Welcome to Politics Bites, where every afternoon at It's A Free Country, we bring you the unmissable quotes from the morning's political conversations on WNYC. Today on the Brian Lehrer Show, founder and director of the Drug Policy Alliance, Azi Paybarah, politics reporter for the New York Observer, discusses Governor Cuomo and New York State political dealmaking. Then, John Dankosky, news director at WNPR and host of Where We Live, discusses whether unions and Governor Malloy will be able to agree on a budget. Then, Mike Kelly, columnist at The Record of New Jersey, discusses how the NJN transfer to WNET was allowed by the legislature--and the politics of it.
"He has been more successful than almost anyone can remember a governor being," New York Observer reporter Azi Paybarah said.
Gov. Cuomo was able to check off all three major boxes on his agenda. He used his magic wand to pass ethics reform, same-sex marriage and a property tax cap. He also got through an on-time budget that decreased spending without increasing taxes. For New York State, this kind of success is almost unheard of, and he's already being tossed around as a potential presidential candidate in 2016.
One reason is a more professional group of legislators in Albany--the exit of loose canons Pedro Espada and Hiram Monserrate. Cuomo also made a smart strategic move--he preempted criticism by bringing the very people expected to be his critics to the table, such as the union representing health care workers.
I think people like the idea that government is actually functioning. If you can remember so long ago, there was promise of change 'on day one' with Eliot Spitzer who seemed to not even wait until day one before bashing people's heads against the walls, and then you had David Paterson who people liked on a personal level but saw his complete incompetence and at some level, untruthfulness, in dealing with them. There was a sense that no one was really running state government, you had Sheldon Silver, the longest serving legislative leader, who many people considered the most powerful man in Albany, and now, after six months, it's clearly Andrew Cuomo.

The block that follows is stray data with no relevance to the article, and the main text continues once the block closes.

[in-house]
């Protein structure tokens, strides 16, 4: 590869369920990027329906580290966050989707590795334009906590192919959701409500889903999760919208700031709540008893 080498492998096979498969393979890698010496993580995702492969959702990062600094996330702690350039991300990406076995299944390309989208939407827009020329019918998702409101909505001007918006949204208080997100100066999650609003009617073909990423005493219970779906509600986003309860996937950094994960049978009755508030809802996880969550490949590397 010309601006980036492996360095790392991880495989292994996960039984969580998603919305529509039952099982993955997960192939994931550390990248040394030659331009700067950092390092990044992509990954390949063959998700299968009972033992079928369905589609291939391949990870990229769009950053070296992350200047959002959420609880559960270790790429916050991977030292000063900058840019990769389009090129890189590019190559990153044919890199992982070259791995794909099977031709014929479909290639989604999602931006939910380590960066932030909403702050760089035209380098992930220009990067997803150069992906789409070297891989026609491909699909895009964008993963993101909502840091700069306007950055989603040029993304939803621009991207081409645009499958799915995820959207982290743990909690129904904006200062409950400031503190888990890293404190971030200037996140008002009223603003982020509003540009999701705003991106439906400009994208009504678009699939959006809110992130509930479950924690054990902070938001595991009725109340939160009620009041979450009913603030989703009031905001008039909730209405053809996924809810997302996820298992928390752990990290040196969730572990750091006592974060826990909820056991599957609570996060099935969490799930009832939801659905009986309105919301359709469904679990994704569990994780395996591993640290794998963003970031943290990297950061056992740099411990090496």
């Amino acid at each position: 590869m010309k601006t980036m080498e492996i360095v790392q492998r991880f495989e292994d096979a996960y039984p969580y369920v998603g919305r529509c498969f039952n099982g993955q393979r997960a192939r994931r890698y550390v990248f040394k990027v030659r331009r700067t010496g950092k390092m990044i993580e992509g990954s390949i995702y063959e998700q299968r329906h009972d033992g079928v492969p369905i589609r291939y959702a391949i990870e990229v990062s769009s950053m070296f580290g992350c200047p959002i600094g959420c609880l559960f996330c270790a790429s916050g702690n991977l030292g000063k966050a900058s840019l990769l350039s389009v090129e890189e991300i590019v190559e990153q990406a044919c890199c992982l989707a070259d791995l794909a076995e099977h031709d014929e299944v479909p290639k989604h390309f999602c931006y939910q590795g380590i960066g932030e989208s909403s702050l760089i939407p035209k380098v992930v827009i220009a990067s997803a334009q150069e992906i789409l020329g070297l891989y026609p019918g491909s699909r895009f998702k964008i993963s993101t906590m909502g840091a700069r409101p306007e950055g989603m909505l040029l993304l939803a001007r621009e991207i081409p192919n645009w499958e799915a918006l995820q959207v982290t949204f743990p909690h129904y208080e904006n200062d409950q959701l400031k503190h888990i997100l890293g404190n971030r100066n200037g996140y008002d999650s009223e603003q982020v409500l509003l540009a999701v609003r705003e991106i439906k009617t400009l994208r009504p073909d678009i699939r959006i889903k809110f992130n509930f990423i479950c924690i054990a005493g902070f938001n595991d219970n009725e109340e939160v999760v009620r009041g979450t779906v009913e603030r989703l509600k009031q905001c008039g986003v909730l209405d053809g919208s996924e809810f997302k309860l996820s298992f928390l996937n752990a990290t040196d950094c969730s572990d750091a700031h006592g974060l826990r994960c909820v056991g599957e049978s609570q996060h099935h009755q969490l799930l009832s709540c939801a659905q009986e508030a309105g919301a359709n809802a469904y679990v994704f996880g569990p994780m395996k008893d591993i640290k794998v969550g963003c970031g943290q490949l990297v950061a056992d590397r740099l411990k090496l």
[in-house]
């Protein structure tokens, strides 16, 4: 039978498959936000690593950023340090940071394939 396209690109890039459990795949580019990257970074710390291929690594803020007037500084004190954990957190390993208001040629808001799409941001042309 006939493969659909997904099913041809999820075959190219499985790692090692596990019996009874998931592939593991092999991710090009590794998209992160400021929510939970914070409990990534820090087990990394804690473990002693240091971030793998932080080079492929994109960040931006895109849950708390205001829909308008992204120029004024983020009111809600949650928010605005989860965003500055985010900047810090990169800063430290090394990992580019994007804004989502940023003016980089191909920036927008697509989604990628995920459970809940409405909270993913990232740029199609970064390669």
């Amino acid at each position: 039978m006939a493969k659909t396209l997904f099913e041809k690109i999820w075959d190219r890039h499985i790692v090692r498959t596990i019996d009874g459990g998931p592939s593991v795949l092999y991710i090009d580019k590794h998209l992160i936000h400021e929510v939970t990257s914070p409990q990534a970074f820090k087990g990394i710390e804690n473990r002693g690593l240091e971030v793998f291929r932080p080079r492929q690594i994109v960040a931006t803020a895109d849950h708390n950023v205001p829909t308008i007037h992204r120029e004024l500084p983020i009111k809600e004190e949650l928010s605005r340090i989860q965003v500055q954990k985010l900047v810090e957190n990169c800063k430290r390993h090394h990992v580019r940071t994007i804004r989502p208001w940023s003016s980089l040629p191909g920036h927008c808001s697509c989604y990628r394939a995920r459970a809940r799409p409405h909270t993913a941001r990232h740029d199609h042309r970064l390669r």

Malloy was the anti-Christie in Connecticut who was on the verge of making a deal with public sector unions until it all fell apart on June 24. In what was described as a slap in the face, union members rejected a deal that was supposed to save $1.6 billion in two years and was fundamental to Malloy's budget. As a result, WNPR news director John Dankosky said Malloy is probably going to have to send out layoff notices next week.
It became very clear that while the governor was going to get the majority of votes from union workers, he wasn't going to get enough to pass muster in the very arcane, bizarre world of rules for state employees, meaning that although 57 percent of the workers ratified the deal to save jobs and to cut benefits, essentially a small majority got it overturned. And now the folks who run CBAC, the state employees bargaining coalition, they are shaking their heads and saying we don't know what to do next here.
Dankosky said Malloy is in a tough spot. He's not as progressive as liberals wanted him to be--he's asking for union givebacks and his tax hikes are across the board, not just on the wealthy--and at the same time he's too liberal for Republicans in Connecticut. New Jersey's Gov. Christie criticized Malloy on Tuesday morning, but at the end of the day, Dankosky said Malloy is a Democrat leading a Blue state, a different can of worms than Christie's scenario in Jersey.
In an attempt to slap Christie back, the New Jersey legislature almost overturned Christie's plan to sell the state's public television network, NJN, to New York's WNET. Kelly said it was both an attempt to stop the Christie steamroller and a matter of state pride.
There's a whole pride factor here in this goofy little state, you know the "People's Republic of New Jersey," there's a pride factor in not wanting to let go of a Jersey based public television station and turn it over to New York.
The Democratic legislature's attempt didn't work, and the sale will go through, full steam ahead.
Its obvious that Christie has political ambitions. Like Cuomo, he's being talked about as a potential 2016 presidential contender. According to Kelly, Christie's well defined opposition to same-sex marriage is influenced by those ambitions, as well as his steamroller style.
"Christie is going to emerge here as a major major winner, at least in the political scene here in New Jersey, how that translates down the road I don't know."